Adenine base editing

Retinal pigment epithelium (RPE) located at the back of the eye is essential for vision. It supports the photoreceptors, providing molecules required for their function. One of the main proteins produced by the RPE and indispensable for vision is the RPE65 enzyme, which is responsible for chemical signaling at the initial step of visual processing. De novo nonsense mutations in the Rpe65 gene underlie inherited genetic disorders of the eyes, resulting in blindness. To address this problem, we have harnessed the power of adenine base editors (ABEs) with Cas9 – single-guide RNA machinery to target  the mutations in the Rpe65 gene for their repair. We delivered genes coding for ABEs and the Cas9 system subretinally via a lentiviral vector. Our therapeutic manipulation corrected the pathogenic mutation in a mouse model with up to 29% efficiency and with minimal formation of indel and off-target mutations. The ABE-treated mice displayed restored RPE65 expression and its activity in the visual cycle. Moreover, we have observed near-normal levels of retinal and visual functions. Our findings motivate the further testing of ABEs for the treatment of inherited retinal diseases and for the correction of pathological mutations with non-canonical protospacer-adjacent motifs.


dr Andrzej Foik, e-mail: afoik@ichf.edu.pl & dr Anna Posłuszny, e-mail: aposluszny@ichf.edu.pl

Pertinent published article:

Restoration of visual function in adult mice with an inherited retinal disease via adenine base editing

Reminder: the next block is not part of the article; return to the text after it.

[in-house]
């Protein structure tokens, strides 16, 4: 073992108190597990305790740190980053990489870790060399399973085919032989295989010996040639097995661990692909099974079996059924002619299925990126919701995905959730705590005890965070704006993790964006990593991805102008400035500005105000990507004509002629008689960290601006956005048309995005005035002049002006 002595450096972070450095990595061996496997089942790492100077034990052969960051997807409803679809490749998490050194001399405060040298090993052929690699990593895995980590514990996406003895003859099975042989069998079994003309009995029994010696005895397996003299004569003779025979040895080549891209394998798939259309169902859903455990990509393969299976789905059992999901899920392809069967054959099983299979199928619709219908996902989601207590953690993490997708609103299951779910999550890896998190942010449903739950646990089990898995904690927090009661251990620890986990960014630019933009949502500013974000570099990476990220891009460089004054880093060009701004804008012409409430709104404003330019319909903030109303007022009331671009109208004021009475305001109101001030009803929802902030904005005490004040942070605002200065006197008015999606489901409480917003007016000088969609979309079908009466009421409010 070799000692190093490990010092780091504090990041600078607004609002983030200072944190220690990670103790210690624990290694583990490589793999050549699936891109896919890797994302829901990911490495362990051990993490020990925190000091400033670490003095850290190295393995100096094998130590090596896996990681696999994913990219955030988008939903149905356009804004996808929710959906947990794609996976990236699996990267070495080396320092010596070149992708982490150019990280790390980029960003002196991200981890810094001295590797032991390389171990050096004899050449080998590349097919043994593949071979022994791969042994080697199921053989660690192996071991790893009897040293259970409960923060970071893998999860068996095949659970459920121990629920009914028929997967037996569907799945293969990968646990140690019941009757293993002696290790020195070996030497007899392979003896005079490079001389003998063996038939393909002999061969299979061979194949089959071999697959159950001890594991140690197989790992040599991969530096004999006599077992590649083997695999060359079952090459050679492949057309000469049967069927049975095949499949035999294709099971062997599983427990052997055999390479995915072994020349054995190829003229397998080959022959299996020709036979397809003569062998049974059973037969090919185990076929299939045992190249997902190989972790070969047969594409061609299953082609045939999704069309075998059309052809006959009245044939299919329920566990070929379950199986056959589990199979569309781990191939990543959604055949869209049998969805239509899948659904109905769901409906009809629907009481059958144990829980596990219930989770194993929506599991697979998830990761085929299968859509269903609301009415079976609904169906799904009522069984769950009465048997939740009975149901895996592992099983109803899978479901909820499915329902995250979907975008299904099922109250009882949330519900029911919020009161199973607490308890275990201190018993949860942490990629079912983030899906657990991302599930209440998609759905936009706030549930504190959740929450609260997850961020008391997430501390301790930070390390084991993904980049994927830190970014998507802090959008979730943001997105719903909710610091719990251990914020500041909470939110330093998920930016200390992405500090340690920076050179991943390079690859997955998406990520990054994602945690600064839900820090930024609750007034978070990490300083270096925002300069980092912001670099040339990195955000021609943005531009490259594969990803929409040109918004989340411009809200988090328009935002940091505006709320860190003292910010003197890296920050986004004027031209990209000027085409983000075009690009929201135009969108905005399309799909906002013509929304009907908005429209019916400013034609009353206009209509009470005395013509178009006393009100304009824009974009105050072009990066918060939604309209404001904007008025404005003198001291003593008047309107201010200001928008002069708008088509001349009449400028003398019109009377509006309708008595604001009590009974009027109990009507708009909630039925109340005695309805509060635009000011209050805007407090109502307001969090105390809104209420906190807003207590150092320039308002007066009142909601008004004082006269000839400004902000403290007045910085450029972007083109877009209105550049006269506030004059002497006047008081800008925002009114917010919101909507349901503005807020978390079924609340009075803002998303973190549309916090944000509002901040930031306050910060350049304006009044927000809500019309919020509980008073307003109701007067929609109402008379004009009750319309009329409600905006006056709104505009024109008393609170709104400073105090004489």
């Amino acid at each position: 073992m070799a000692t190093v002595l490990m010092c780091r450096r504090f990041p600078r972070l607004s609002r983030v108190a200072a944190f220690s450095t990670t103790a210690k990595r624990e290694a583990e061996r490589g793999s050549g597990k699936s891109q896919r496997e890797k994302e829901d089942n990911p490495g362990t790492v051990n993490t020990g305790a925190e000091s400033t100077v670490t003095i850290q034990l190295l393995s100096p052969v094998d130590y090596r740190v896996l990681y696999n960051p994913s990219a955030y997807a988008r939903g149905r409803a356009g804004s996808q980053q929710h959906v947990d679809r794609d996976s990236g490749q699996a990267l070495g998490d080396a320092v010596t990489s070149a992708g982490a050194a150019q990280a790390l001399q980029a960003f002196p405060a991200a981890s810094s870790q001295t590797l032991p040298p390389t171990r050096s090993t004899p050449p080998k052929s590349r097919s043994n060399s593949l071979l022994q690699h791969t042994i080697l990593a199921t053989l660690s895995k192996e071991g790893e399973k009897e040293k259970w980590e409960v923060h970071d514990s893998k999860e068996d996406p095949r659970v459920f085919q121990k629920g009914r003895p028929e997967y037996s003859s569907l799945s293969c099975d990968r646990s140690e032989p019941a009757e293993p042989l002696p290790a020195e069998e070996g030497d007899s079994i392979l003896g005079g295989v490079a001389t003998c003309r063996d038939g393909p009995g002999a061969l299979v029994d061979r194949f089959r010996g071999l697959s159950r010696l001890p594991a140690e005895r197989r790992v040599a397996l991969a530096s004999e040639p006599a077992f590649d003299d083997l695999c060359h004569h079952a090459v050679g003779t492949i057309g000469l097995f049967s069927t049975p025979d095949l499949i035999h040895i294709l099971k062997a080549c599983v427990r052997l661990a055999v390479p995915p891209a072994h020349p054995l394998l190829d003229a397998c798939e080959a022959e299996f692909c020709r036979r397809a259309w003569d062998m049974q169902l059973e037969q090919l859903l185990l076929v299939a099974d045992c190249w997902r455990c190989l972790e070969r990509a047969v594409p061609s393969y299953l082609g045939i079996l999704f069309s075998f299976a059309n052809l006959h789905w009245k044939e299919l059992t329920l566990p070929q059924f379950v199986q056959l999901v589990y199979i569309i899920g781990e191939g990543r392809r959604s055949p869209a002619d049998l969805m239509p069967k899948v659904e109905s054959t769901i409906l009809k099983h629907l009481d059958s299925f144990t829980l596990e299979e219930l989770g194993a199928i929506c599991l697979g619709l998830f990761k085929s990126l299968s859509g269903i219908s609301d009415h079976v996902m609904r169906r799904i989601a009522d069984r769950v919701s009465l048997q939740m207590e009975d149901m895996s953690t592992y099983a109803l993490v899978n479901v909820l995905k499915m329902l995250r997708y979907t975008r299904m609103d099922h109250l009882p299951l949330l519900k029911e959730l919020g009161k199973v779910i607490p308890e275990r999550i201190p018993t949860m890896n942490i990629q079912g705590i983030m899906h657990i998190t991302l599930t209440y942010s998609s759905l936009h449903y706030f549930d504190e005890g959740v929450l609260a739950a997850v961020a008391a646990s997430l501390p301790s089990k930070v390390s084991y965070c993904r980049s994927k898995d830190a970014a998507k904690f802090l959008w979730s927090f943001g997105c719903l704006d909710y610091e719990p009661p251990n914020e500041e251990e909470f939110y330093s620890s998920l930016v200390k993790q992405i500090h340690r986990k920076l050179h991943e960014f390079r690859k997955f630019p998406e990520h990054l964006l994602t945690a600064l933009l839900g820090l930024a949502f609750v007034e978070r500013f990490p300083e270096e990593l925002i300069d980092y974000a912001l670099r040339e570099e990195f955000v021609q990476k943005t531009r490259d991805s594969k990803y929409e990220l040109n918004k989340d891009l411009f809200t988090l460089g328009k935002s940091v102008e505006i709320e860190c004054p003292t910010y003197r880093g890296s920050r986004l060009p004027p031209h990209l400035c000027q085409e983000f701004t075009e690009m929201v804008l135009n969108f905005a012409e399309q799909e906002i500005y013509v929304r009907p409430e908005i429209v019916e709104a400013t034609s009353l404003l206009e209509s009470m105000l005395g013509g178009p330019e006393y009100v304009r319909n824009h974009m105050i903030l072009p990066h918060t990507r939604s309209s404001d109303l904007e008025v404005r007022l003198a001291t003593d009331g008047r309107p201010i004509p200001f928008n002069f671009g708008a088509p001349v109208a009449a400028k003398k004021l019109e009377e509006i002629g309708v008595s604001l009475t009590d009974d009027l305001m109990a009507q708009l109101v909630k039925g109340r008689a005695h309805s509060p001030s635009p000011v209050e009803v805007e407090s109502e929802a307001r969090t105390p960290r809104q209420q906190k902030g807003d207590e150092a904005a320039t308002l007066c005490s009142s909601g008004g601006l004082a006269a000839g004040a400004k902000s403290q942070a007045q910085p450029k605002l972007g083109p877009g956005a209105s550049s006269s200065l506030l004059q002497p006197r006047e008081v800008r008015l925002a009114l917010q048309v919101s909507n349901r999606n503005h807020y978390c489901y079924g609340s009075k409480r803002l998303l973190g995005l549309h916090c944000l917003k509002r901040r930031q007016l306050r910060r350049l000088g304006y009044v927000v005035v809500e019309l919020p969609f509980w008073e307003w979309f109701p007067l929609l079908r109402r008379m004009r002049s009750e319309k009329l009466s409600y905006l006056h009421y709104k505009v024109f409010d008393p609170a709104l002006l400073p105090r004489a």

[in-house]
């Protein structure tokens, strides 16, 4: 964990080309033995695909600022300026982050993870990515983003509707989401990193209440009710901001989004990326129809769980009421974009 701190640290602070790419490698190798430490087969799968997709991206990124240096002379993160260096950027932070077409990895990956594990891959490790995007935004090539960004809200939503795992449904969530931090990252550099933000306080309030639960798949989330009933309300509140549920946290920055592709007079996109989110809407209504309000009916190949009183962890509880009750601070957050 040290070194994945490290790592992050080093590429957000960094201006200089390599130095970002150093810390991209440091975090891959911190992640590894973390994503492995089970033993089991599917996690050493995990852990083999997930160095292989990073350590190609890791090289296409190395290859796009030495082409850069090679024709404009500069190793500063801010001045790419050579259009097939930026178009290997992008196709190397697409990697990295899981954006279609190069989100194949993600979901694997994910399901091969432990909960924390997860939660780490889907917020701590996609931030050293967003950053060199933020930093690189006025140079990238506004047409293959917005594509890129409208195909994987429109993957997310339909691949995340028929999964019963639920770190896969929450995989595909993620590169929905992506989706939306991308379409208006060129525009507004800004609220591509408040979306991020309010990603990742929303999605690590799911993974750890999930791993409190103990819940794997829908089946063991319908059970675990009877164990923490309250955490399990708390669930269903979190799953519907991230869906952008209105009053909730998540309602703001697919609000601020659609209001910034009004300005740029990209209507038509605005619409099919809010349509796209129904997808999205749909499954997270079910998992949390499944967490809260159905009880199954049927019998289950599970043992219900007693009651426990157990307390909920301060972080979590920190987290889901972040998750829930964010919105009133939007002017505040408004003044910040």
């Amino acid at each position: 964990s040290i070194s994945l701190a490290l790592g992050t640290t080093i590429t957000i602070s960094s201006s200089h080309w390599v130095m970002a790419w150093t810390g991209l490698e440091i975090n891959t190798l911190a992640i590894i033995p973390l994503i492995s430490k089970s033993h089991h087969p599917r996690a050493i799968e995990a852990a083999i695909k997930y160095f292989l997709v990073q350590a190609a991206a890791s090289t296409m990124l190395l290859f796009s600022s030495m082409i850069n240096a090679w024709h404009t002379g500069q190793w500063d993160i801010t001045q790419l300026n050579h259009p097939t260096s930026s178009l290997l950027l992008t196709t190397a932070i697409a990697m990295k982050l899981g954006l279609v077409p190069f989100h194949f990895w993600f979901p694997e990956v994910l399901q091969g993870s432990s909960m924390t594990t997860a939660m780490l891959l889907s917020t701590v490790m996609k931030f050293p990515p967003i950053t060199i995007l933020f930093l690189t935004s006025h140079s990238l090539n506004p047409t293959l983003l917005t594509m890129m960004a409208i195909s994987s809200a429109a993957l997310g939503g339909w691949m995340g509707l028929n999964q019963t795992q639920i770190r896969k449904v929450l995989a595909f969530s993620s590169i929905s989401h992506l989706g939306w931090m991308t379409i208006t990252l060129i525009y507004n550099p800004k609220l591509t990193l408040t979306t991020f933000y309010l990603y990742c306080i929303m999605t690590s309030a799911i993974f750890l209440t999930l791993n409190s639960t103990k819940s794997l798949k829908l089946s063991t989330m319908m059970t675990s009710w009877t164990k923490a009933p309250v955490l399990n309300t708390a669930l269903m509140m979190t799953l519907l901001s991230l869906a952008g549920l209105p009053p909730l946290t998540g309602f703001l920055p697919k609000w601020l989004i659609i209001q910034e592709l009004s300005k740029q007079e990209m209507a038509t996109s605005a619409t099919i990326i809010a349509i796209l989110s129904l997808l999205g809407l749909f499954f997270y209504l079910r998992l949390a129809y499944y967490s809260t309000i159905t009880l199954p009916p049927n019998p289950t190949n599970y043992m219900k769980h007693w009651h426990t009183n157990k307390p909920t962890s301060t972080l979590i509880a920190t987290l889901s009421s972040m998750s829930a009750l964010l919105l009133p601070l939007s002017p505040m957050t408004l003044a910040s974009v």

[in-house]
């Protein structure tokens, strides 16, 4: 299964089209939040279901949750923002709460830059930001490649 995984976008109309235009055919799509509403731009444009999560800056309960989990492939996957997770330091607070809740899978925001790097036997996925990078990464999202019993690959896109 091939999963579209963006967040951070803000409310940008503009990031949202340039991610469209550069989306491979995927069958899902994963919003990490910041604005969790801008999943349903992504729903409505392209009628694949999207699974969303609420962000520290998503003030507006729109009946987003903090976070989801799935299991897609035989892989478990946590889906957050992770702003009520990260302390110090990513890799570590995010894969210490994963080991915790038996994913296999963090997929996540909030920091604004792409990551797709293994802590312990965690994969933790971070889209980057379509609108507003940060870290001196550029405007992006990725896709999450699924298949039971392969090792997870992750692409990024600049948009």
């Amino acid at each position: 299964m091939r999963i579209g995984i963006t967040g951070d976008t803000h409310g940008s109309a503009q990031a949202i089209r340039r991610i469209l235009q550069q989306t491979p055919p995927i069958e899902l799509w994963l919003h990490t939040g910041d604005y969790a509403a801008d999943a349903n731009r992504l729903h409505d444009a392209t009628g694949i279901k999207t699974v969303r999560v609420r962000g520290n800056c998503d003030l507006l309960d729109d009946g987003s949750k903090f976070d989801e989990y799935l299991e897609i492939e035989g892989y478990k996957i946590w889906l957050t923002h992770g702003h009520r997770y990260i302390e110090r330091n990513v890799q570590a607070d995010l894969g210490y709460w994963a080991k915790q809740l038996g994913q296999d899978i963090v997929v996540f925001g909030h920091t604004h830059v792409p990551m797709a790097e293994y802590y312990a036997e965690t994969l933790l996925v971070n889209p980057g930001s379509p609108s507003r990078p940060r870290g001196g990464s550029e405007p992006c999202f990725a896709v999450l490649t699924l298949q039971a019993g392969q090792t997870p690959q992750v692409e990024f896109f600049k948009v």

Susie Suh, Elliot H. Choi, Henri Leinonen, Andrzej T. Foik, Gregory A. Newby, Wei-Hsi Yeh, Zhiqian Dong, Philip D. Kiser, David C. Lyon, David R. Liu & Krzysztof Palczewski, Nat Biomed Eng. 2021 Feb;5(2):169-178.



Visually evoked potential plasticity

One of the methods for evoking plasticity in the visual system is repeated stimulation with appropriate visual stimuli. Repeated exposure to sensory stimuli can induce neuronal network changes in the cortical circuits and improve the perception of these stimuli in the primary visual cortex (V1). The aim of our studies was to investigate the effect of repetitive visual training on the magnitude of visual responses in the primary visual cortex and in the superior colliculus (SC), the subcortical structure of the extrageniculate visual pathway in rats. Our study showed that a three-hour, passive visual training with light flashes enhanced visual responses both at the cortical level and in the superior colliculus. The next part of our study focused on distinguishing which input projection is responsible for the observed training effect in the SC, especially whether the increase of collicular response depends on the enhancement in the V1. The SC receives information both from the retina and from layer 5 of the V1. The experiment with pharmacological blocking of V1 did not suppress training-related plasticity in the SC. These results for the first time identified the superior colliculus as a possible target for training strategies to improve the efficiency of the visual process; e.g., in the case of primary visual cortex injuries.


dr Katarzyna Kordecka, e-mail: kkordecka@ichf.edu.pl


Cortical Inactivation Does Not Block Response Enhancement in the Superior Colliculus

Katarzyna Kordecka, Andrzej T. Foik, Agnieszka Wierzbicka and Wioletta J. Waleszczyk



A great success of our colleague Dr. Andrzej Foik – he received a grant within SONATA BIS 9 competition organized by NSC